So that’s exactly what he did, embarking on a series of trades in which he’d give up some middling talent now in exchange for high draft picks years down the road. The first of those deals came in 1968, when he sent Gerry Desjardins to the Kings for first-round picks in 1969 and 1972. At the time, that deal probably seemed crazy to some — you’re giving up a decent player today for two unknowns, one of which you won’t even get to use for four years? But it became the model for Pollock and the Habs, who spent the next several years fleecing teams of their future picks,3 then turning those selections into the building blocks of a dynasty.
Especially the Kings and Golden Seals, who fell for it pretty much every time.
The results are almost comical: Guy Lafleur and Larry Robinson in 1971; Steve Shutt in 1972; Bob Gainey in 1973;4 Mario Tremblay in 1974. All five were acquired with picks that Pollock dealt for a year or more in advance, and all five went on to become key Montreal players for the rest of the decade. Four went on to induction in the Hall of Fame.
The end result of a series of deals that started with Pollock acquiring the Golden Seals’ first-round pick a year prior.
At the time, Pollock’s mastery of draft-pick trading bordered on the ridiculous. The 1973-74 Canadiens were a pretty good team, posting 99 points and finishing with the league’s fourth-best record. But they still wound up owning five of the draft’s first 15 picks, thanks to Pollock’s trademark hoarding.
Eventually, the rest of the league caught up with Pollock’s thinking, but by then it was too late. The Canadiens were stacked, and they went on to win the decade’s last four Stanley Cups.
Draft oddity no. 4: The Wheel
Let’s say you had two expansion teams and you needed a quick way to figure out which one should get the first overall pick. What would you do?
If you said “flip a coin,” you fail, because this was the ’70s and that would have made way too much sense. No, when it came time for the NHL to sort out the first overall pick between the expansion Canucks and Sabres at the 1970 draft, they went for The Wheel.
That would be a giant roulette-style wheel, which commissioner Clarence Campbell would spin to decide the pick. To make matters even more complicated, the league used a wheel with 13 numbers, apparently unaware it would need an even number of spots to make things fair.5 It divided the numbers up. It spun the wheel. Then it misread the result and gave the pick to the wrong team.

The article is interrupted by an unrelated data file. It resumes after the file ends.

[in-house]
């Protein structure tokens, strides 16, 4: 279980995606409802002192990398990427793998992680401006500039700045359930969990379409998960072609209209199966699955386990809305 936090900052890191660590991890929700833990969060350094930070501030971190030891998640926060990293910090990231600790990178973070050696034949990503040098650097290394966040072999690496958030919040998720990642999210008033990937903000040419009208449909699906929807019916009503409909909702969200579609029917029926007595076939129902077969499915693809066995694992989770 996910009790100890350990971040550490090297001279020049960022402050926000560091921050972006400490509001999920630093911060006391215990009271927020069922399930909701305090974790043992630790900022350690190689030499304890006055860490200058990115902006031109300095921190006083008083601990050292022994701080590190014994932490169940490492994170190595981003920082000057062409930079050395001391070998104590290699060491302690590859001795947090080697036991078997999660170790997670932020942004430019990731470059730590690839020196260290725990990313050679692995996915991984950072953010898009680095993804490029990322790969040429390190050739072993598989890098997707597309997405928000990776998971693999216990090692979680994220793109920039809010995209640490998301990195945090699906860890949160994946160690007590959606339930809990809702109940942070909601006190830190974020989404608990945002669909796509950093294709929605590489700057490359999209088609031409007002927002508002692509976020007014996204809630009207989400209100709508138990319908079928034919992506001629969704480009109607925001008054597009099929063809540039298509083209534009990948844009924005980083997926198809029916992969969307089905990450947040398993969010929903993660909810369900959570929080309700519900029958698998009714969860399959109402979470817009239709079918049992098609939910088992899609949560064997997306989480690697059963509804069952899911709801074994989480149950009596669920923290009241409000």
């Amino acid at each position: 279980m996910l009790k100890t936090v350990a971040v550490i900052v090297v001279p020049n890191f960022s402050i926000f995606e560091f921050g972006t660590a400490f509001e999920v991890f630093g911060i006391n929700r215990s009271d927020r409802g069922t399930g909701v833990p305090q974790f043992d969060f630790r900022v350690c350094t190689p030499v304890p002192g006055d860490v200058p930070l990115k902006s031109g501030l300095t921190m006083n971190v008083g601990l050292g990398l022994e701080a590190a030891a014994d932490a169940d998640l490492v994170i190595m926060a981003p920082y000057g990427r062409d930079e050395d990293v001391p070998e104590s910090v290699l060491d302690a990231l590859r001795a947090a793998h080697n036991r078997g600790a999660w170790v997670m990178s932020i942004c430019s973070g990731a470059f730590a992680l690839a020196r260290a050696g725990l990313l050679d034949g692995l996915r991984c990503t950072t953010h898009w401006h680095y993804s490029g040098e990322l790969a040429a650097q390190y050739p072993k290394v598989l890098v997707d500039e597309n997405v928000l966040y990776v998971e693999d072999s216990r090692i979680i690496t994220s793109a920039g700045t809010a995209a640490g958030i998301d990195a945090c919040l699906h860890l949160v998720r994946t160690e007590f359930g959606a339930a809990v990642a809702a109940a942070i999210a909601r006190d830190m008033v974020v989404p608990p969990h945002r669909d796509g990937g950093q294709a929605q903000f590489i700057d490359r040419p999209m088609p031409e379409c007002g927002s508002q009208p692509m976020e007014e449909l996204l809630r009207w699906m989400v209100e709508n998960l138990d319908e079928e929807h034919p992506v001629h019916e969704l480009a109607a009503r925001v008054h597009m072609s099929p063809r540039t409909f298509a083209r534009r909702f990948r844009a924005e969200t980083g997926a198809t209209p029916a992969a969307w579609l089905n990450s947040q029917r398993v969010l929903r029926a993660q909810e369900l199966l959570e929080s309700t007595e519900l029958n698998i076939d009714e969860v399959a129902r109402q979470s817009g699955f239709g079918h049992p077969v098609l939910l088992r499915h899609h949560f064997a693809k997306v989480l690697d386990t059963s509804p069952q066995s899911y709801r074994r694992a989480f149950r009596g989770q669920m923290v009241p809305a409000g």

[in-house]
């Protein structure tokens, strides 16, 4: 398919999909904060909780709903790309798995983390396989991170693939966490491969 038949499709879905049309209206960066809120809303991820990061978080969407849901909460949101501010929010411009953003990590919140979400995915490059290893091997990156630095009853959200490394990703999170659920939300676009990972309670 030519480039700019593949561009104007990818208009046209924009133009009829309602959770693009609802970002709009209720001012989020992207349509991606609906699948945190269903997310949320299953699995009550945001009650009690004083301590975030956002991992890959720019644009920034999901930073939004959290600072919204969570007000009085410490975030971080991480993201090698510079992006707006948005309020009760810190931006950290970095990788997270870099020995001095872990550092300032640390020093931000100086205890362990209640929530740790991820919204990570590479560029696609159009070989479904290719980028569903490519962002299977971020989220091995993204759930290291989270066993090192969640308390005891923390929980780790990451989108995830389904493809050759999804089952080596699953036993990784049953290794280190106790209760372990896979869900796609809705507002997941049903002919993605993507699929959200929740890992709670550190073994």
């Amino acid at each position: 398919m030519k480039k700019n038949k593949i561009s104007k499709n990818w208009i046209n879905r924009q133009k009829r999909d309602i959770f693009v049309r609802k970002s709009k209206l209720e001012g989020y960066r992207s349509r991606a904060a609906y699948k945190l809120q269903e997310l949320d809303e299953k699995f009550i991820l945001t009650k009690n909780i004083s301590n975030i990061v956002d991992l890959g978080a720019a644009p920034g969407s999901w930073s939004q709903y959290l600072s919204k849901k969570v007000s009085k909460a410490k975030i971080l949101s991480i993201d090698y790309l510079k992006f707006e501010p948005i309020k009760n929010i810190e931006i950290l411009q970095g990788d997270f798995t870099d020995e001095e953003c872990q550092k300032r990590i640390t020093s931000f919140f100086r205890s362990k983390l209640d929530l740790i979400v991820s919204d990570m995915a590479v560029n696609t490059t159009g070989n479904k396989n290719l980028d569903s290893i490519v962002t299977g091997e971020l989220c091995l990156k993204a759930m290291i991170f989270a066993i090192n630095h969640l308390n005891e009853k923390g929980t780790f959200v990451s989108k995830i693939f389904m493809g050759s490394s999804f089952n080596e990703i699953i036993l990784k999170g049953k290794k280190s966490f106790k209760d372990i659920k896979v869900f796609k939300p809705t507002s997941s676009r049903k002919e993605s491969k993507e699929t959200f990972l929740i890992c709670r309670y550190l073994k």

It ended up deciding that no. 7 would result in a respin.
I feel like I need to stop here and assure you that I am not making any of this up. Campbell spun the wheel and announced that it had landed on no. 1, resulting in Vancouver winning the top pick. While the Canucks celebrated, Campbell looked again and realized that the wheel had actually stopped on no. 11, meaning the Sabres had won.
They used the first overall pick on a kid named Gilbert Perreault, who’d go on to play his 17 seasons in Buffalo and was inducted into the Hall of Fame in 1990. That same year, he became the first Sabre to have his number retired, as the team honored famous no. 1. Wait, no, make that eleven. It’s easy to get those confused.
Draft oddity no. 5: It could go on forever
Today, the NHL draft lasts for a quick and tidy seven rounds. Through much of the 1980s, it lasted for 12. But for most of the 1970s, the draft lasted … well, pretty much as long as the teams wanted it to. Back then, there was no set number of rounds; teams could keep picking players until they chose to pass. Once every team had passed, they were all allowed to hang up and go home.
Some teams took this as an opportunity to add a handful of prospects who their scouts liked. Others saw it as a chance to draft everybody. It wasn’t unusual for the number of rounds to drift well into the late teens, often with just a few teams still participating. You know that guy in the front row who keeps putting his hand up even though everyone else has already packed away their stuff and just wants to go home? He was an NHL GM in the 1970s.
The most extreme example of this phenomenon came in 1974. The league featured 18 teams, all of which stuck around for the first seven rounds. That’s when teams started to pass. By Round 12, a dozen teams were left. By Round 14, it was down to eight. After 15 rounds, all but five were done.
And that’s when it got weird, because the Capitals, Islanders, and Rangers just would not leave. Those three teams turned the draft into a test of endurance, like some weird Survivor immunity challenge. The Islanders finally tapped out after Round 20. The Rangers hung around until Round 23. That left the Capitals all alone, and they made two more picks before finally running out of names after 25 rounds.6